A West Valley City man was in a medically induced coma due to pneumonia apparently caused by vaping, his family said — one of 10 severe cases of vaping-related illnesses the state is investigating this week.
Sean Bills, 31, was on life support for more than 24 hours Wednesday and Thursday at Jordan Valley Hospital, his wife, Tiffani Bills, said. “He was fine one day, and the next day he thought maybe he was getting a cold,” she said. “It just kept getting worse from there. Within three days we ended up in the ER [emergency room]."
Nationwide, more than 150 people in 16 states have developed similar ailments, according to the Centers for Disease Control and Prevention. The sudden rise in vaping-related illnesses has startled and mystified public health officials as multiple patients report initially mild symptoms that in some cases have escalated into full-blown crises.
On Monday, the Utah Department of Health was investigating five cases potentially related to vaping. That grew to 10 cases by Wednesday, “and I can tell you that that number is growing,” spokeswoman Rebecca Ward told The Salt Lake Tribune on Thursday.
The state health department is encouraging doctors who see patients with respiratory illness to ask if they’ve vaped or used THC in some form. “It’s not a standard question — ‘Oh, do you vape?’” Ward said. “But it’s one that we need to ask now.”
A father of three, Sean Bills began to feel shortness of breath and abdominal pain about a week ago, Tiffani Bills said Thursday. They visited an urgent care clinic, and he was diagnosed with intestinal gas, she said. After laxatives and gas relief did not help, they returned to urgent care Saturday and were given antibiotics. Sean Bills was in increasing pain and vomiting, his wife said — a symptom that others have suffered during the onset of vaping-related illnesses, the CDC reported.
At the ER, doctors took a chest X-ray and admitted him immediately. On Wednesday, his oxygen levels were dropping and doctors induced a coma. "He couldn’t breathe on his own,” Tiffani Bills said. “His lungs were having to work way too hard. He couldn’t do it.”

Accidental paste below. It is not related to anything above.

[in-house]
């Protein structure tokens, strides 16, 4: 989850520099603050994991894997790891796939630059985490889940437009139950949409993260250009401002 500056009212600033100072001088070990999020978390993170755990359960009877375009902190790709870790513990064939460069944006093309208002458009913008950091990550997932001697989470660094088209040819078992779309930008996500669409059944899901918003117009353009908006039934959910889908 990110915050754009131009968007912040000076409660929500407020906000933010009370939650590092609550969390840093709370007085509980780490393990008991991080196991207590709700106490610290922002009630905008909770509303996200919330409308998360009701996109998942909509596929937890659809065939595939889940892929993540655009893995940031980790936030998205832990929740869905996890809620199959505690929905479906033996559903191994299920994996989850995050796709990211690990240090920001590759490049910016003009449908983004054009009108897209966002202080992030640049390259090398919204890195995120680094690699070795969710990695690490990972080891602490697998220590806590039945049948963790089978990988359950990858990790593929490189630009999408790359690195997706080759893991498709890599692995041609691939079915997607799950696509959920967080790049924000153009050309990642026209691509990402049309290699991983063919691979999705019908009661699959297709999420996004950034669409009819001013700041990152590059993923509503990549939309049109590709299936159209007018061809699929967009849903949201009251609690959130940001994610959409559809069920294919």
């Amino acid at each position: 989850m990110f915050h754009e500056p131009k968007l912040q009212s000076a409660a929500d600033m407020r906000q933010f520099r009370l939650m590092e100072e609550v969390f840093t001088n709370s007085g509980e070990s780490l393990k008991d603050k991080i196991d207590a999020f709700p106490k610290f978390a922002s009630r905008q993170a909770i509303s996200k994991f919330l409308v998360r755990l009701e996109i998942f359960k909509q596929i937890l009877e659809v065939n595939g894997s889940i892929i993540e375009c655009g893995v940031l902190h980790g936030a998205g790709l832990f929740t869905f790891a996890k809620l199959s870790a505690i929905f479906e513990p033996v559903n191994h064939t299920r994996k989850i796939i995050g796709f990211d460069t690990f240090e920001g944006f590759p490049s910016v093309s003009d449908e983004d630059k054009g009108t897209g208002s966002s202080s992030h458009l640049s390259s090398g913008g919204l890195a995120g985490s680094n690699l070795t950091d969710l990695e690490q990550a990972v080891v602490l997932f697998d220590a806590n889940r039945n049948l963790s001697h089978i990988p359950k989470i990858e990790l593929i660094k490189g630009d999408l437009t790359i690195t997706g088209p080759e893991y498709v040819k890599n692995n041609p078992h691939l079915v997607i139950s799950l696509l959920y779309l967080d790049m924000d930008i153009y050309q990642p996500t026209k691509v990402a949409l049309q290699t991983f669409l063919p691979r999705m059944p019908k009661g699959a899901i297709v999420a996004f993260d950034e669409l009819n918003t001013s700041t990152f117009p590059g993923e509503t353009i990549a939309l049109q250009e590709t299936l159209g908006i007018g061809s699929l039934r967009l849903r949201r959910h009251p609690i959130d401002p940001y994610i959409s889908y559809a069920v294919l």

Tiffani Bills said she and her husband vaped daily for two years. “We quit smoking and started vaping,” she said. “Vaping was supposed to be the healthier alternative.”
Doctors told her they believe Sean Bills is suffering from lipoid pneumonia, likely caused by inhaling fat particles, as first reported by FOX 13.
Health officials don’t know why there’s a sudden outbreak in Utah and nationwide, or whether the illnesses have been occurring for much longer and have only recently been recognized as potentially tied to vaping.
“We don’t know the cause. It is truly as a result of vaping? That’s what we’re investigating,” Ward said. “It’s such a new phenomenon that it’s really challenging for the clinicians. Nobody has a really good answer at this point.”
In many cases, patients have reported a gradual onset of breathing difficulty and/or chest pain; some had mild to moderate gastrointestinal illness as well, the CDC said.
Many of the patients nationwide have acknowledged recently using products that contain tetrahydrocannabinol (THC), the CDC said, but investigators have not linked any specific product or compound to all the illnesses.